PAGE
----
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Amazon Nexus in Massachusetts: Time to Collect?


Amazon plans to open a new research and manufacturing center in Cambridge Massachusetts, and the Massachusetts Main Street Fairness Coalition wants to make sure they collect sales tax

The new Amazon center would give the company a physical presence, or nexus, in the state. Massachusetts law mandates that a vendor with nexus in the state, who sells goods or services in Massachusetts must collect and remit the 6.25% sales tax.

However, the Coalition fears that Massachusetts will make an exception for Amazon, who has negotiated with other states for tax-free windows. For instance, Amazon agreed to build two new fulfillment houses in Virginia in exchange for not having to collect sales tax until 2013.

A spokesman for the state’s economic development arm denied that the state had any deal with Amazon. Yet the Coalition wants an official declaration that Amazon will indeed be required to collect sales tax. “It’s only fair that our state officials act now to ensure that Amazon is required to do what every other Massachusetts business is required to do with respect to collection of sales taxes,” said Kimberley Driscoll, mayor of Salem and Coalition co-chair.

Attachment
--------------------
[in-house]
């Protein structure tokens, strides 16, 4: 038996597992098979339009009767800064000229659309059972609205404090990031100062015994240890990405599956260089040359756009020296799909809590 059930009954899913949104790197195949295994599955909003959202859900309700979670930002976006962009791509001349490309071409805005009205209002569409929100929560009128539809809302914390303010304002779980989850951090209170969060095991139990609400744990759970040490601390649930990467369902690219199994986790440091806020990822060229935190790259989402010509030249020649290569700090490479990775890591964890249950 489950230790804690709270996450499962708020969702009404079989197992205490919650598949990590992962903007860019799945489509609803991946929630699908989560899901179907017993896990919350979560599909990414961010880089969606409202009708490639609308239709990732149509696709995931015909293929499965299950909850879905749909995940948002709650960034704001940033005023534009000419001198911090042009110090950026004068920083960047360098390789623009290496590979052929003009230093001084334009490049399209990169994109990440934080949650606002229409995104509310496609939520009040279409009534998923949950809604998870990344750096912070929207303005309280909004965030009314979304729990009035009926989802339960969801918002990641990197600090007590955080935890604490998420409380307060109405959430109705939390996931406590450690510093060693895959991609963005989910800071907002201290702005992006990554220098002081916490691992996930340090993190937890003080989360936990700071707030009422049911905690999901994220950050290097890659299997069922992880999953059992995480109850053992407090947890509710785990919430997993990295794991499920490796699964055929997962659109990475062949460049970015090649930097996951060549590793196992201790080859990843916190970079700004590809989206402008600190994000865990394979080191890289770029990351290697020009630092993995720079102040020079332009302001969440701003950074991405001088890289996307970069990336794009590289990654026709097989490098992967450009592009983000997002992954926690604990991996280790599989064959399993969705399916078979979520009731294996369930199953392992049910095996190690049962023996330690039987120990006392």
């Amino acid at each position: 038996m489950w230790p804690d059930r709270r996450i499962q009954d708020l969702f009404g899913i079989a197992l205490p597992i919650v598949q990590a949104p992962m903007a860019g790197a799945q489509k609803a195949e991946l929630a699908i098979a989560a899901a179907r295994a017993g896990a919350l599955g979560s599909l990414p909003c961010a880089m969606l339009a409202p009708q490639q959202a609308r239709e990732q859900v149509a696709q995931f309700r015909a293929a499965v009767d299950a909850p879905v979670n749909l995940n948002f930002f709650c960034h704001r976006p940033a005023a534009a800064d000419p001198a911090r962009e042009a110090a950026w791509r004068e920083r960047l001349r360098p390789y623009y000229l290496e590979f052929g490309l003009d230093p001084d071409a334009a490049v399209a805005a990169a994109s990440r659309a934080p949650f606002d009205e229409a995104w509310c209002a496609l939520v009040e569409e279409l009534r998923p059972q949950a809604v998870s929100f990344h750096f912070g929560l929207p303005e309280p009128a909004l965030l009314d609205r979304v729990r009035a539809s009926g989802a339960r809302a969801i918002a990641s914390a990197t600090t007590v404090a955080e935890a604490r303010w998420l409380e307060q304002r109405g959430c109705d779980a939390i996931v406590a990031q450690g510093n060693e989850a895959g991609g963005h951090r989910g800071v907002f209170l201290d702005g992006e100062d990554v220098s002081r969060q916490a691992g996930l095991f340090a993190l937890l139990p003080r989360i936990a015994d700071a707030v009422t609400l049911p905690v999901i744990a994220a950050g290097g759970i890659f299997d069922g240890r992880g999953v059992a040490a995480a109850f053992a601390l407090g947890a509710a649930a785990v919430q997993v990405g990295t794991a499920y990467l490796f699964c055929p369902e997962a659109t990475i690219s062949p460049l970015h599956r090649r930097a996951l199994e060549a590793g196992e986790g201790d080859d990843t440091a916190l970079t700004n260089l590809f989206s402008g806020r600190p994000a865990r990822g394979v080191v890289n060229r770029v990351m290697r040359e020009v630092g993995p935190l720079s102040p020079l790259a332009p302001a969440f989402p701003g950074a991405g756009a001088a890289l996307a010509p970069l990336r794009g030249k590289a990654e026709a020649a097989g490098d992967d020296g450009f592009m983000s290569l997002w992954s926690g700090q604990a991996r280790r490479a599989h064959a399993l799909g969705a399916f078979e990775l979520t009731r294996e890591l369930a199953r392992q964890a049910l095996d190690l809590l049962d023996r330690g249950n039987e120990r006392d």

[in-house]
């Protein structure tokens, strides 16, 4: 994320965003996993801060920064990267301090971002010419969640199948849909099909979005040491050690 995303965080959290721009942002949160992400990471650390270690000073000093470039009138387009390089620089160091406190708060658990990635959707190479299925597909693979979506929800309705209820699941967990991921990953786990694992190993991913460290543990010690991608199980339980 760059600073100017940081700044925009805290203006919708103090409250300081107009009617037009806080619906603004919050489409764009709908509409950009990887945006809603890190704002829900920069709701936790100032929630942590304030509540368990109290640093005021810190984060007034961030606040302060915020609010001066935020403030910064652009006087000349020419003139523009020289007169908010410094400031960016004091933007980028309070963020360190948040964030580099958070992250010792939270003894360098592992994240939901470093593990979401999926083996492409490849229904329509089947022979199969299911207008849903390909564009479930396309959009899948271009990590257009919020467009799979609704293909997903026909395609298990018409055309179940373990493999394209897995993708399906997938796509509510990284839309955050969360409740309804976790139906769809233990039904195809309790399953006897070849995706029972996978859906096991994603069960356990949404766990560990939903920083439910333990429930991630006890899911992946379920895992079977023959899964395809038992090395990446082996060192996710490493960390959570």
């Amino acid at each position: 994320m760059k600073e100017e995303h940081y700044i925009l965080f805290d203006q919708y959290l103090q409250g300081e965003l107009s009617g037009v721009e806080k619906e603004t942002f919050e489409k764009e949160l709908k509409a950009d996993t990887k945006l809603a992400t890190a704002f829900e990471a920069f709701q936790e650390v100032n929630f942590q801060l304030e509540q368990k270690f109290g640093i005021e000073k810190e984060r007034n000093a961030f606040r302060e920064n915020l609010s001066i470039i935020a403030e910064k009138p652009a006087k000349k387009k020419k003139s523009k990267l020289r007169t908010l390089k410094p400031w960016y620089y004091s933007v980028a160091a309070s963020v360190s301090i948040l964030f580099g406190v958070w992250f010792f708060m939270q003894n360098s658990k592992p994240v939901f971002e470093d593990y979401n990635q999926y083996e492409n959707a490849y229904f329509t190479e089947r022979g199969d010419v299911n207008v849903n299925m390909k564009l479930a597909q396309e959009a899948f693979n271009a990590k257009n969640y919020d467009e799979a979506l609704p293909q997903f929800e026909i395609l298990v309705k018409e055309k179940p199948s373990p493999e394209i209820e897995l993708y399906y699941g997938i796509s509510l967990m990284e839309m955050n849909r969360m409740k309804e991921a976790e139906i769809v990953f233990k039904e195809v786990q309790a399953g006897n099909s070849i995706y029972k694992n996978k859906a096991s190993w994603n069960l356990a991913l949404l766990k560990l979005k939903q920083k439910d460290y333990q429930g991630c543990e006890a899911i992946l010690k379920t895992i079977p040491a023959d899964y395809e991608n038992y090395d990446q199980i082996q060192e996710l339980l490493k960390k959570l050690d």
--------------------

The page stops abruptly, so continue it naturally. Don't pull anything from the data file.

A Coalition estimate states that requiring Amazon to collect sales tax will generate an additional $25 to $45 million in revenue for the state.

The attention generated by Amazon's move to Massachusetts also brings to the fore the question of federal legislation that would require all online retailers to collect sales tax. The Boston Business Journal reports, "With so much interest from a number of different stakeholders, some expect the issue might finally be addressed by federal lawmakers."

Amazon itself has come out in favor of federal legislation, stating in 2011 that it supports the Marketplace Fairness Act, which would require online retailers to collect sales tax at the point of purchase.

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Sales tax rates, rules, and regulations change frequently. Although we hope you'll find this information helpful, this blog is for informational purposes only and does not provide legal or tax advice.
Avalara Author
Will Frei
Avalara Author Will Frei
Will Frei covers sales tax news including best practices, legislation and sales tax technology. He is the Social Media Manager at Avalara.